Wednesday, 12 October 2011
Review: Heist Society - Ally Carter
Extent: 352 pages
Pub Date: 1st September 2011
When Katarina Bishop was three, her parents took her to the Louvre...to case it. For her seventh birthday, Katarina and her Uncle Eddie traveled to Austria...to steal the crown jewels. When Kat turned fifteen, she planned a con of her own--scamming her way into the best boarding school in the country, determined to leave the family business behind. Unfortunately, leaving "the life" for a normal life proves harder than she'd expected.
Soon, Kat's friend and former co-conspirator, Hale, appears out of nowhere to bring her back into the world she tried so hard to escape. But he has good reason: a powerful mobster's art collection has been stolen, and he wants it returned. Only a master thief could have pulled this job, and Kat’s father isn’t just on the suspect list, he is the list. Caught between Interpol and a far more deadly enemy, Kat’s dad needs her help.
For Kat there is only one solution: track down the paintings and steal them back. So what if it’s a spectacularly impossible job? She’s got two weeks, a teenage crew, and hopefully just enough talent to pull off the biggest heist in her family’s (very crooked) history--and, with any luck, steal her life back along the way.
There’s something really engaging about stories where the heroes are the bad guys. I especially love heist films and thought something like that could never work in a book but oh how wrong I was! Ally Carter has taken a heist plotline and made me even happier by adding one brilliant element – a female lead.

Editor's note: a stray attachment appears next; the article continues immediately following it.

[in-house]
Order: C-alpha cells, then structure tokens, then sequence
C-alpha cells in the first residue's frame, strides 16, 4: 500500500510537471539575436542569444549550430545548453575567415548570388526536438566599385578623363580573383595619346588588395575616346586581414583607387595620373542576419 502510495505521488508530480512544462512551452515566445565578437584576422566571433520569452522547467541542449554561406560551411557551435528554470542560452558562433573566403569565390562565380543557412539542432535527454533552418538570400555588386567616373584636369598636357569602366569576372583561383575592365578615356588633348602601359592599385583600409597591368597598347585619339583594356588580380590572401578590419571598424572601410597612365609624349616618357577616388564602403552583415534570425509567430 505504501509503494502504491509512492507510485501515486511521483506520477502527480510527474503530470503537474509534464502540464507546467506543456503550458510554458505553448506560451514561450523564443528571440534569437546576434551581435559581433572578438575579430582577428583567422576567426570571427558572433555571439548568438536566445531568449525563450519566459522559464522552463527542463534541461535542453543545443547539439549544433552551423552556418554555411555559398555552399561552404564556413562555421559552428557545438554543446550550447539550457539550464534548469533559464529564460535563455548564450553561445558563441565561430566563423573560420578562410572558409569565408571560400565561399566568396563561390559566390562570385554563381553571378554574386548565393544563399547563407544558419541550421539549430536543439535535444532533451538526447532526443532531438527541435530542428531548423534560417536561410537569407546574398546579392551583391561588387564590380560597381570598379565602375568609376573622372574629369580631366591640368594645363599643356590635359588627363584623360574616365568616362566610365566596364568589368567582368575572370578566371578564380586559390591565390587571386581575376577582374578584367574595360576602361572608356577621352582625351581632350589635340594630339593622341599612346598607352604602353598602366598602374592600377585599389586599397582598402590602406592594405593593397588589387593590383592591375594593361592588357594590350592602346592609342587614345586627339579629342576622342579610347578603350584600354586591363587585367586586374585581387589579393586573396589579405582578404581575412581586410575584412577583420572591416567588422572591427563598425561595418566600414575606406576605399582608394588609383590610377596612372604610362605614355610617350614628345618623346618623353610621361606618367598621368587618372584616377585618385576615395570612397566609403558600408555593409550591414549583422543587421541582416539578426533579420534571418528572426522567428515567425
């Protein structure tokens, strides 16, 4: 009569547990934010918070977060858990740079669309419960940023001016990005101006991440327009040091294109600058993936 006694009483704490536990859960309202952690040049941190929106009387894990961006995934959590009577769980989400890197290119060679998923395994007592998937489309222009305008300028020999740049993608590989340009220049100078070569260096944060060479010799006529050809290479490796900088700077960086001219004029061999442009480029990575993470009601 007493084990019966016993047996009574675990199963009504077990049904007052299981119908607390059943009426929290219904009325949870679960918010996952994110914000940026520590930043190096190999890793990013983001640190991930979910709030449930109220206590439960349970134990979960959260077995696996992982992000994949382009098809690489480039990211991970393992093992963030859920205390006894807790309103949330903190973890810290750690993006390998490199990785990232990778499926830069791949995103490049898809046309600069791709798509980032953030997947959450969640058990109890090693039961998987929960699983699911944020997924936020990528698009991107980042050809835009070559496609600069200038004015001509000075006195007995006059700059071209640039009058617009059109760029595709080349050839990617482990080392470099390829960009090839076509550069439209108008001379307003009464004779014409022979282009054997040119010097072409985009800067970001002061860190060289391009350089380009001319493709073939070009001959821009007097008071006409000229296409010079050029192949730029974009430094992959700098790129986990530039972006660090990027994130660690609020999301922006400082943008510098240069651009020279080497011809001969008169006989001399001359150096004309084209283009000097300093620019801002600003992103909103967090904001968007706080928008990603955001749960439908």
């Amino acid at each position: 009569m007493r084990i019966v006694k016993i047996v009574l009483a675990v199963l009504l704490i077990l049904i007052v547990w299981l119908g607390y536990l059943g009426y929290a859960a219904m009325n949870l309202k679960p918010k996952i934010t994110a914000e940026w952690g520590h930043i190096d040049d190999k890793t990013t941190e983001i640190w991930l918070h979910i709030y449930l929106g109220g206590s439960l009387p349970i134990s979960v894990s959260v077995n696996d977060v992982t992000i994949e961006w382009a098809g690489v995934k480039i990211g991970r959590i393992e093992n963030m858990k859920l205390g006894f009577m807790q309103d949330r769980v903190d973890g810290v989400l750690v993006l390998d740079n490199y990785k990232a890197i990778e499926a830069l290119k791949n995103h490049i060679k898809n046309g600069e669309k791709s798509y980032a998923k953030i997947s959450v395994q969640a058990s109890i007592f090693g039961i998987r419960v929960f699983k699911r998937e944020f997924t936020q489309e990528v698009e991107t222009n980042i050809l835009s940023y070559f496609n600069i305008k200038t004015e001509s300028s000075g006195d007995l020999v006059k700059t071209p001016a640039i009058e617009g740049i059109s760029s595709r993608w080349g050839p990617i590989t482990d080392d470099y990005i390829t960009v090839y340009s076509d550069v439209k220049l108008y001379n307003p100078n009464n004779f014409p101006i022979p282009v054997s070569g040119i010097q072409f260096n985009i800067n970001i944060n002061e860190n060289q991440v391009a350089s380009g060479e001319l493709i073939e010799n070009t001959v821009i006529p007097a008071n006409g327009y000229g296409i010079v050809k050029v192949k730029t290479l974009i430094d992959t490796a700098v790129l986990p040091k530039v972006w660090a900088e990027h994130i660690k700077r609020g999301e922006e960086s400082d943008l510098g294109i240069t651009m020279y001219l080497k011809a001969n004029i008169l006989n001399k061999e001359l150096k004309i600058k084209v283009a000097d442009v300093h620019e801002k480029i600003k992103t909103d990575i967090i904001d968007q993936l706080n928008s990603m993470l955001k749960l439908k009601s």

Heist Society is not exactly a serious story, but then life would be pretty dull if it was full of worthy books. Kat is a fantastic heroine: feisty, intelligent, cool, independent, strong… If I was ever to turn to crime, Kat would be my role model. I always thought bad guys make the best characters and this book is stuffed full of them. The story hits you from the first page, there’s no hanging around getting to know everyone and their surroundings, you’re just whipped off into an engaging tale and I really love this as it’s fast-paced and keeps you on your toes – just like the life of your average crime family really.
This story is reminiscent of Gone In Sixty Seconds, only with paintings and teenagers. The relationship between Kat and her father is really interesting, she’s the only one motivated to help him despite the fact that she doesn’t owe him anything, in fact he already owes her a lot. I love the way the roles reverse and Kat’s mission in this book is to protect her father, although he doesn’t really deserve it. She is the one to take control of the situation, despite being a young and relatively inexperienced member of the family and that’s what makes her such an engaging character.
As the story progresses, you start to get the feeling that you’re not aware of everything that’s going on. This is the element I thought wasn’t possible in a book as obviously you have to hide the final clever plan of the heist or there’s no real brilliant ending. It’s harder to hide things from the reader than it is from a viewer in a film because the reader is far more involved with the characters, looking at what is happening through their eyes rather than as an external observer. Ally Carter has really mastered the skill of disclosing only so much to a reader but at the same making the reader feel like they know exactly what is going on. Then, when you get the end and you think you’ve figured out what’s going to happen, everything turns out differently and far more cleverly than you thought. It’s genius! The plot that you thought was so simple becomes nested within layers of complexity that keeps you guessing right to the last page.
This is definitely one of those books to have on hand if you want something light-hearted yet clever, with fiery characters and a fast-paced plot. I will definitely be reading more Ally Carter in the future!